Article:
How Do You Enforce a Divorce Court Order?
A common worry for people getting divorced is: “What happens if my ex-spouse doesn’t follow the divorce court’s order?” Or, in other words, how do you enforce a divorce court order?
Read on to learn how we address these issues in Connecticut.
Motion for Contempt
The primary means to enforce the divorce court’s orders is via a Motion for Contempt.
Generally speaking, the Connecticut divorce and family courts don’t patrol to determine whether people follow its orders, which means you affirmatively need to bring the problem to the court’s attention. We do this by filing a Motion for Contempt. A Motion for Contempt seeks that the court rule that your spouse was in contempt and order your ex to follow the court order.
A Motion for Contempt requires the requesting or “petitioning” spouse to meet a specific burden of proof. For the judge to make a finding of contempt, you will need to show by clear and convincing evidence (1) that there is a clear and unambiguous court order, (2) that the order has been violated, (3) that the party who violated the order acted willfully, and finally, (4) you must clearly explain the relief you are seeking from the court.
Enforcing Alimony Divorce Court Orders
Generally speaking, enforcing alimony orders is pretty straightforward. Either the former spouse made the alimony payment, or did not make the alimony payments.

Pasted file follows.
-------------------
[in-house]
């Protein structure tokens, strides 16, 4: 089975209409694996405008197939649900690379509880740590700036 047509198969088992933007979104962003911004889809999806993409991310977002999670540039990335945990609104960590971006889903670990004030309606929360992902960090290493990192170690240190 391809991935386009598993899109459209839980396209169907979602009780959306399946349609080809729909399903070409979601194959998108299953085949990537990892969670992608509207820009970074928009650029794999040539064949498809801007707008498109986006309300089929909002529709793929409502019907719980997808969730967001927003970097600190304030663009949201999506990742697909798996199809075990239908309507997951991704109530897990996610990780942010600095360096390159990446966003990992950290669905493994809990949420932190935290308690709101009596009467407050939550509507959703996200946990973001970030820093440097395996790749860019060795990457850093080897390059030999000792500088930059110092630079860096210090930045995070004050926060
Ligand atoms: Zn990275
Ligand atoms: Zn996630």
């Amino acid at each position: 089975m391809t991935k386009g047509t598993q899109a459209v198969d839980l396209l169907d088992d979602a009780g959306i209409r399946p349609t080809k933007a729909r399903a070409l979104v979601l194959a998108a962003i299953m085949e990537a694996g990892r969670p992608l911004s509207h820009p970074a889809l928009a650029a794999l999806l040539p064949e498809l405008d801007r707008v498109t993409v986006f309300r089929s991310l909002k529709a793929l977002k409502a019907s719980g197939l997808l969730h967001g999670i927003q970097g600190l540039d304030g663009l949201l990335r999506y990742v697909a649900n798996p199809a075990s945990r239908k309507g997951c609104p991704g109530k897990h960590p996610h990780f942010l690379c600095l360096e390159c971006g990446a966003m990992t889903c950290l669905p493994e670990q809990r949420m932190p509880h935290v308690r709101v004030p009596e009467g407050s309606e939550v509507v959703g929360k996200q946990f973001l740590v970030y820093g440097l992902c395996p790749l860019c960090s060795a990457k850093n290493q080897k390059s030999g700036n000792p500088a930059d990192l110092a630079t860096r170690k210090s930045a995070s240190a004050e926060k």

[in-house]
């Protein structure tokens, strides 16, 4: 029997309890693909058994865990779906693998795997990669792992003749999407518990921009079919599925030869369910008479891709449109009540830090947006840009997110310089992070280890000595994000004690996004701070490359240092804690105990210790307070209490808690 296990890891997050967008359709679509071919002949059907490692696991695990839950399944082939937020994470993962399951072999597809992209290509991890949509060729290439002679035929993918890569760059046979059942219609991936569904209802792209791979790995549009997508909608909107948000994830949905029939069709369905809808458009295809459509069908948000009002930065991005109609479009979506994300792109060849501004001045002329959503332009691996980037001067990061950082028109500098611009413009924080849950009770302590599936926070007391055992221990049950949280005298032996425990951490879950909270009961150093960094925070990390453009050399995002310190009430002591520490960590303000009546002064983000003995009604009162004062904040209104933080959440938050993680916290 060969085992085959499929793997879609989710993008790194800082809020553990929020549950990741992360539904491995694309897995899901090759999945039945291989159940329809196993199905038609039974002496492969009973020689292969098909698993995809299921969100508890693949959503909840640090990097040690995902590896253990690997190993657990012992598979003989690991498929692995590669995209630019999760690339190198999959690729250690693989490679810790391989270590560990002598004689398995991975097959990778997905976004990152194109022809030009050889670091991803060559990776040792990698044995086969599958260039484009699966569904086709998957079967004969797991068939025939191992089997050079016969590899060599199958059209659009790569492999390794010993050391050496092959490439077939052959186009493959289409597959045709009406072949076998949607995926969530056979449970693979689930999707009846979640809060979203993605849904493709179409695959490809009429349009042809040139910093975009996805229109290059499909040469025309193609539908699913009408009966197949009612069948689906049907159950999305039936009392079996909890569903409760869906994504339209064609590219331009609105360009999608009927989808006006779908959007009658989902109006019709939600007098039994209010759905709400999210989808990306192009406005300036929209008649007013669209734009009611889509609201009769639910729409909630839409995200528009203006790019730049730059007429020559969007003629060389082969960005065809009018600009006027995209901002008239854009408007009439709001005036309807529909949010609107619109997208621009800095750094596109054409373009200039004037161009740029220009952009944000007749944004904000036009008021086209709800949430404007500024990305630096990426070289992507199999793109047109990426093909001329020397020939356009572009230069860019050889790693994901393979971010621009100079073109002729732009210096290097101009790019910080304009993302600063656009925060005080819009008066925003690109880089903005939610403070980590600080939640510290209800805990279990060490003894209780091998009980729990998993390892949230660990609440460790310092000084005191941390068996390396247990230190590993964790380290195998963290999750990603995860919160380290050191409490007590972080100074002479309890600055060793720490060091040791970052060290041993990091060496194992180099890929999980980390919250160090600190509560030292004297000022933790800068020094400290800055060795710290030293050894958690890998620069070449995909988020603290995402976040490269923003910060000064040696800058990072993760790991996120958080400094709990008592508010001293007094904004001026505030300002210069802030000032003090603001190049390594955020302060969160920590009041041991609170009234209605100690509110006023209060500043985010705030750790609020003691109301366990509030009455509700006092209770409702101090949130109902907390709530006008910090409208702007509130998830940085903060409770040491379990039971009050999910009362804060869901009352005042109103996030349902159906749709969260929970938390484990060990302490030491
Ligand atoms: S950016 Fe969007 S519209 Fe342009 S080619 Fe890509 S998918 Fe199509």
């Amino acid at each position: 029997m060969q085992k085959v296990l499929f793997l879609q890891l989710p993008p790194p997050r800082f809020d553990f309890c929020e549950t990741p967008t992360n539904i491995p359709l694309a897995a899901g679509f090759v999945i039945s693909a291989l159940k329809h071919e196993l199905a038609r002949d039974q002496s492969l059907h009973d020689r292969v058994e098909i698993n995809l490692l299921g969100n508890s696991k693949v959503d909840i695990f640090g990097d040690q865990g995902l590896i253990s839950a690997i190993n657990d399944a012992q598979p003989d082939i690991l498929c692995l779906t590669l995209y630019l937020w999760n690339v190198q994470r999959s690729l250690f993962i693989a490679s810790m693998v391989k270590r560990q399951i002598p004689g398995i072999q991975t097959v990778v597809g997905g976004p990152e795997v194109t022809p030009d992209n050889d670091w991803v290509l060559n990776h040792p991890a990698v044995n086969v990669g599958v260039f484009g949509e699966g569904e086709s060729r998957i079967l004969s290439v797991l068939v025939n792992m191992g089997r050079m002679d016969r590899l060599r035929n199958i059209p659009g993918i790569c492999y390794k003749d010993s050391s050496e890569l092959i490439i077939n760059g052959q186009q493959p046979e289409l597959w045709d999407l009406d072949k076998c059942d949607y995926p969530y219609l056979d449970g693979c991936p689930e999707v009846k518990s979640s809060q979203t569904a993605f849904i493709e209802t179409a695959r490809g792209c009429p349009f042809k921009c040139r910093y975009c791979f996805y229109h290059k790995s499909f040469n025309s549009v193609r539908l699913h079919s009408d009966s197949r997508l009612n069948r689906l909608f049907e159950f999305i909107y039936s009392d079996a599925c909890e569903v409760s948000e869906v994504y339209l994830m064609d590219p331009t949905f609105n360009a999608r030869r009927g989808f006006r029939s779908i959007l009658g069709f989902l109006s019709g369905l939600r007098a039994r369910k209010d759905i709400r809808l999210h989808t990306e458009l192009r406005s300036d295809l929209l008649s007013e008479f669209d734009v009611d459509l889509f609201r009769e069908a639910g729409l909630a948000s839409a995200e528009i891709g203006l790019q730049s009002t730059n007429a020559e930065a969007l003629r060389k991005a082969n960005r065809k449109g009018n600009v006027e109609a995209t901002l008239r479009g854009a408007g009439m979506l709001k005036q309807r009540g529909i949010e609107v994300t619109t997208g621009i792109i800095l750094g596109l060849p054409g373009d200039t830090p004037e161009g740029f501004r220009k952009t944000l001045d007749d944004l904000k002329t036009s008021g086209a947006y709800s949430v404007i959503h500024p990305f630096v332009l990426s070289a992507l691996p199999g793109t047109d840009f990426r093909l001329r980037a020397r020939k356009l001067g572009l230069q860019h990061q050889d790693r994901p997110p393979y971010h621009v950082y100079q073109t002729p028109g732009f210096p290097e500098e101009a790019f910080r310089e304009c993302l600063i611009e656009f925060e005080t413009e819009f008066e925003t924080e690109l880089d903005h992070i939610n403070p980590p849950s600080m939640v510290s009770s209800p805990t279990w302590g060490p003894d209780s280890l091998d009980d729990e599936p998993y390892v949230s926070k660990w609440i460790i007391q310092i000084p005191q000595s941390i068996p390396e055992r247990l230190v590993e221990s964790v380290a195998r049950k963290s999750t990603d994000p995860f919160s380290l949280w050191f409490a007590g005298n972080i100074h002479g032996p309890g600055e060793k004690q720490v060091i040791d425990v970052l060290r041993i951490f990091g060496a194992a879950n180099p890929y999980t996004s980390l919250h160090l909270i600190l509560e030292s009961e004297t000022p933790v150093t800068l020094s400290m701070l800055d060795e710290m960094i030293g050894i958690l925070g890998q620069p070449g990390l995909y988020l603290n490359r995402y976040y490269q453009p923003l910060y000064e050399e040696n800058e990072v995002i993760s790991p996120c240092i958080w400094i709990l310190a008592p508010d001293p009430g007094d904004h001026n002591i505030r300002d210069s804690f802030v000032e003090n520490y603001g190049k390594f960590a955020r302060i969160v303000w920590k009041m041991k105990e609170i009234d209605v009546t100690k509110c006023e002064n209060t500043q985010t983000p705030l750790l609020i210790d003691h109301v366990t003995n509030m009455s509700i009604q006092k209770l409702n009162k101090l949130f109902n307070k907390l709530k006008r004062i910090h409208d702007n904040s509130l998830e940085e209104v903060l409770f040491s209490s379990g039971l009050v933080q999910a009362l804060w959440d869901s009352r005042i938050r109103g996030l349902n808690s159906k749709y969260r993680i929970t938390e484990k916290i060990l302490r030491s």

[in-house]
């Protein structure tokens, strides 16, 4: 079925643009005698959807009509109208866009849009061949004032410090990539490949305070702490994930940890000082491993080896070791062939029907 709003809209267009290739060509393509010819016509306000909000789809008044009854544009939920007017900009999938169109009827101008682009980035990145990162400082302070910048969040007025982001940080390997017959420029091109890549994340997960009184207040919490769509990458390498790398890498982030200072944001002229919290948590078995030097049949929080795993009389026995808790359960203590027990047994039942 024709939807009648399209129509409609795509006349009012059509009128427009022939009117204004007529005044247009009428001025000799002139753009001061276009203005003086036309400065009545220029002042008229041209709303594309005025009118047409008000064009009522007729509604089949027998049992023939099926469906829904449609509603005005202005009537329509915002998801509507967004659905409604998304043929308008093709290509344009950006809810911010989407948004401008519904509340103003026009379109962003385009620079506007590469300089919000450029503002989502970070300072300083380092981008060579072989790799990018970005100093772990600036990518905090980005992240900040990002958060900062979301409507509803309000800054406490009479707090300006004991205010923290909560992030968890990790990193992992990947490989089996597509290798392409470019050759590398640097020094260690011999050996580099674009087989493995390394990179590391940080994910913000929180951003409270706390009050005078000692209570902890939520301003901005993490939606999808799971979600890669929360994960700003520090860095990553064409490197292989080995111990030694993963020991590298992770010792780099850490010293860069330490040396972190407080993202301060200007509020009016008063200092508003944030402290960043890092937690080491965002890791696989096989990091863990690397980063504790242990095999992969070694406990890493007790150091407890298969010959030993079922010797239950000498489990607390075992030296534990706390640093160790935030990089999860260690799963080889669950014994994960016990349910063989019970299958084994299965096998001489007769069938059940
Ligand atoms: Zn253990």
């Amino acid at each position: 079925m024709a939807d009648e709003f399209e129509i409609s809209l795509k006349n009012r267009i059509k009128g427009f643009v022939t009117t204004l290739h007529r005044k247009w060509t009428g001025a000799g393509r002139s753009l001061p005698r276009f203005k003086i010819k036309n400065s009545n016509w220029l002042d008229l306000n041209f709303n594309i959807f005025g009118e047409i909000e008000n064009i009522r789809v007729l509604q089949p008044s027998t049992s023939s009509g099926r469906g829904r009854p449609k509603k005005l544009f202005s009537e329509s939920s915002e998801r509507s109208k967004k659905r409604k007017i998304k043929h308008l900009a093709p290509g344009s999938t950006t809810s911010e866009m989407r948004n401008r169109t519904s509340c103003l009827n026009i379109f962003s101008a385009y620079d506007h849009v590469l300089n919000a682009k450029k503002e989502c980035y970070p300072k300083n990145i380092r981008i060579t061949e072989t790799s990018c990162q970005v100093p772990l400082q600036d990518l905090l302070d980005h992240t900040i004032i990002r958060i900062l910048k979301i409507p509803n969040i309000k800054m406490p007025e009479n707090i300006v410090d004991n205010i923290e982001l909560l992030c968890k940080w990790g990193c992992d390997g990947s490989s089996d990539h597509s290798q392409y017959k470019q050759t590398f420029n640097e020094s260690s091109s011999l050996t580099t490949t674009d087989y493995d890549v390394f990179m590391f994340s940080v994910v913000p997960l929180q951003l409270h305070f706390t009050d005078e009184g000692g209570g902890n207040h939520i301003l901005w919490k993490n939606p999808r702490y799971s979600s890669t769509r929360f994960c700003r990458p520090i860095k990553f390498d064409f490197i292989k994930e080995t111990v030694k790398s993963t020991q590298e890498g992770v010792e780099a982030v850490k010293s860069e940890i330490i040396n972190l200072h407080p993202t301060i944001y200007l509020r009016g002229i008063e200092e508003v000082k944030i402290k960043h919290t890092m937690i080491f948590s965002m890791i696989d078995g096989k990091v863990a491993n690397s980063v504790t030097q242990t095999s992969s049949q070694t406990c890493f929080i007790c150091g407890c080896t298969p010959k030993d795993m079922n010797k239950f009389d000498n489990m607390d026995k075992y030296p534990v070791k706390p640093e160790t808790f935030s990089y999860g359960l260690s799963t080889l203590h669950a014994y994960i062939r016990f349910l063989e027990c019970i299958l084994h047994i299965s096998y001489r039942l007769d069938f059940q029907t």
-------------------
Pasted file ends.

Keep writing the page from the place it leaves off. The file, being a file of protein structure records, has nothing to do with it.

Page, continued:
Things get complicated when the alimony payor’s income is more complicated than standard W-2 income. For example, a business owner who has no (or minimal) W-2 income.
Enforcing Child Support Court Orders
Regarding child support, we want to flag a few special items. For example, it’s important to know that the Connecticut Child Support Guidelines contain arrearage guidelines. The guidelines dictate how to calculate the amount of the weekly arrearage payment.
Second, the Child Support Enforcement Program may be the best avenue for some Connecticut families to help collect child support.
Third, the court has some additional means of enforcing its orders on child support. For example, in some circumstances, courts may order a wage execution, or that a child support arrearage be paid from a tax refund.
What You Need to Know About Enforcing Divorce Court Orders on Property Division
Connecticut courts do not have the authority to modify the property division the divorce court ordered. They can, however, enforce their orders. (Sometimes, we call this “effectuating” the court’s ruling rather than “enforcing” the court’s ruling.)
Enforcing Court Orders on Retirement
It’s not uncommon for us to see Post Judgment issues arising from a failure to transfer retirement assets. For example, a QDRO transfers certain retirement assets — like pensions and 401ks — after divorce. The court has the authority to effectuate these orders.
Read: 401k & Divorce
Enforcing Custody Court Orders
Enforcing custody and parenting is often more complicated than enforcing financial orders. For example, when a child has a challenging relationship with a parent, forcing the child to see that parent is difficult. That said, the court may hold a parent who manipulates discourages a child from seeing the other parent in contempt. Courts can also hold in contempt parents who refuse to allow children to see the other parent as outlined in the court’s order.
Check out our Divorce Information and Facts for more information about Connecticut divorce and family law. If you have questions or want to learn more about how our team of divorce attorneys can help you with your divorce or Post Judgment issue, please get in touch with us here.